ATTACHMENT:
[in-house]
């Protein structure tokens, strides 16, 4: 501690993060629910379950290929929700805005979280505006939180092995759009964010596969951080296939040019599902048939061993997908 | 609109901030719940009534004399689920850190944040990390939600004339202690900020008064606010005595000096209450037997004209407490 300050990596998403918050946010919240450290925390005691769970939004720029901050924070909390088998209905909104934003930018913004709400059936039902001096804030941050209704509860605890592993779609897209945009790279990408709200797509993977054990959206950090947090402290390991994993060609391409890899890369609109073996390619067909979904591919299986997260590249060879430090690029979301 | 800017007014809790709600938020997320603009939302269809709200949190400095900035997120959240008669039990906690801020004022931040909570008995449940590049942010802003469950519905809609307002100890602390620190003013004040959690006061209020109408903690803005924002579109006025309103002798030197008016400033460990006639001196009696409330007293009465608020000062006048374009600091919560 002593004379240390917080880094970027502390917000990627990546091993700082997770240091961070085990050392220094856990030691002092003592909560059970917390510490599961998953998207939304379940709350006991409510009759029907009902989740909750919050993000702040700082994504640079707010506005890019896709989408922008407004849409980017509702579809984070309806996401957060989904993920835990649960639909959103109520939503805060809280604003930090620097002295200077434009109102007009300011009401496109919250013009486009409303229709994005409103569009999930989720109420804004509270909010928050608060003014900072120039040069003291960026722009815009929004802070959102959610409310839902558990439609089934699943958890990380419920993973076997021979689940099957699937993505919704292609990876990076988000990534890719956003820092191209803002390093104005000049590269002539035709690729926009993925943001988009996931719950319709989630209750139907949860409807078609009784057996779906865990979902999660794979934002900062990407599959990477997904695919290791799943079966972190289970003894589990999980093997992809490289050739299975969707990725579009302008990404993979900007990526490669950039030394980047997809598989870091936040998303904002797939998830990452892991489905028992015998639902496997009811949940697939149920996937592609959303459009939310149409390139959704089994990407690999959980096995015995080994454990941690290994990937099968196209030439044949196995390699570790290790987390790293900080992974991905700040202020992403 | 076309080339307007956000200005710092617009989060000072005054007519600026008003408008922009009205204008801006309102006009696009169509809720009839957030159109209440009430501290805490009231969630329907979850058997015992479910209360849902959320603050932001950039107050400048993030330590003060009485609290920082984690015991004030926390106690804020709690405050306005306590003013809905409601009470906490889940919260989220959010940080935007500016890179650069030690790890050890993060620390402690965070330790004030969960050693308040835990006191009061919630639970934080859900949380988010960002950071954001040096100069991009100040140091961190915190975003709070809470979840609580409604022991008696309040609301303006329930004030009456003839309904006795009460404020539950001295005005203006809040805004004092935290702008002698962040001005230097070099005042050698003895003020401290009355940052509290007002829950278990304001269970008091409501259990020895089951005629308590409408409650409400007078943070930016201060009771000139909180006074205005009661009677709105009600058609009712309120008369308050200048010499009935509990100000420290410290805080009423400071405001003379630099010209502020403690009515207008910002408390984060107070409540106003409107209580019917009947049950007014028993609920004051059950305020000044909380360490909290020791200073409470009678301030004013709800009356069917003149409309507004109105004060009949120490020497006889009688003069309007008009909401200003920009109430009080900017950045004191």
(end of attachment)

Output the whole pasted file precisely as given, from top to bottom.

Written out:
[in-house]
């Protein structure tokens, strides 16, 4: 501690993060629910379950290929929700805005979280505006939180092995759009964010596969951080296939040019599902048939061993997908 | 609109901030719940009534004399689920850190944040990390939600004339202690900020008064606010005595000096209450037997004209407490 300050990596998403918050946010919240450290925390005691769970939004720029901050924070909390088998209905909104934003930018913004709400059936039902001096804030941050209704509860605890592993779609897209945009790279990408709200797509993977054990959206950090947090402290390991994993060609391409890899890369609109073996390619067909979904591919299986997260590249060879430090690029979301 | 800017007014809790709600938020997320603009939302269809709200949190400095900035997120959240008669039990906690801020004022931040909570008995449940590049942010802003469950519905809609307002100890602390620190003013004040959690006061209020109408903690803005924002579109006025309103002798030197008016400033460990006639001196009696409330007293009465608020000062006048374009600091919560 002593004379240390917080880094970027502390917000990627990546091993700082997770240091961070085990050392220094856990030691002092003592909560059970917390510490599961998953998207939304379940709350006991409510009759029907009902989740909750919050993000702040700082994504640079707010506005890019896709989408922008407004849409980017509702579809984070309806996401957060989904993920835990649960639909959103109520939503805060809280604003930090620097002295200077434009109102007009300011009401496109919250013009486009409303229709994005409103569009999930989720109420804004509270909010928050608060003014900072120039040069003291960026722009815009929004802070959102959610409310839902558990439609089934699943958890990380419920993973076997021979689940099957699937993505919704292609990876990076988000990534890719956003820092191209803002390093104005000049590269002539035709690729926009993925943001988009996931719950319709989630209750139907949860409807078609009784057996779906865990979902999660794979934002900062990407599959990477997904695919290791799943079966972190289970003894589990999980093997992809490289050739299975969707990725579009302008990404993979900007990526490669950039030394980047997809598989870091936040998303904002797939998830990452892991489905028992015998639902496997009811949940697939149920996937592609959303459009939310149409390139959704089994990407690999959980096995015995080994454990941690290994990937099968196209030439044949196995390699570790290790987390790293900080992974991905700040202020992403 | 076309080339307007956000200005710092617009989060000072005054007519600026008003408008922009009205204008801006309102006009696009169509809720009839957030159109209440009430501290805490009231969630329907979850058997015992479910209360849902959320603050932001950039107050400048993030330590003060009485609290920082984690015991004030926390106690804020709690405050306005306590003013809905409601009470906490889940919260989220959010940080935007500016890179650069030690790890050890993060620390402690965070330790004030969960050693308040835990006191009061919630639970934080859900949380988010960002950071954001040096100069991009100040140091961190915190975003709070809470979840609580409604022991008696309040609301303006329930004030009456003839309904006795009460404020539950001295005005203006809040805004004092935290702008002698962040001005230097070099005042050698003895003020401290009355940052509290007002829950278990304001269970008091409501259990020895089951005629308590409408409650409400007078943070930016201060009771000139909180006074205005009661009677709105009600058609009712309120008369308050200048010499009935509990100000420290410290805080009423400071405001003379630099010209502020403690009515207008910002408390984060107070409540106003409107209580019917009947049950007014028993609920004051059950305020000044909380360490909290020791200073409470009678301030004013709800009356069917003149409309507004109105004060009949120490020497006889009688003069309007008009909401200003920009109430009080900017950045004191």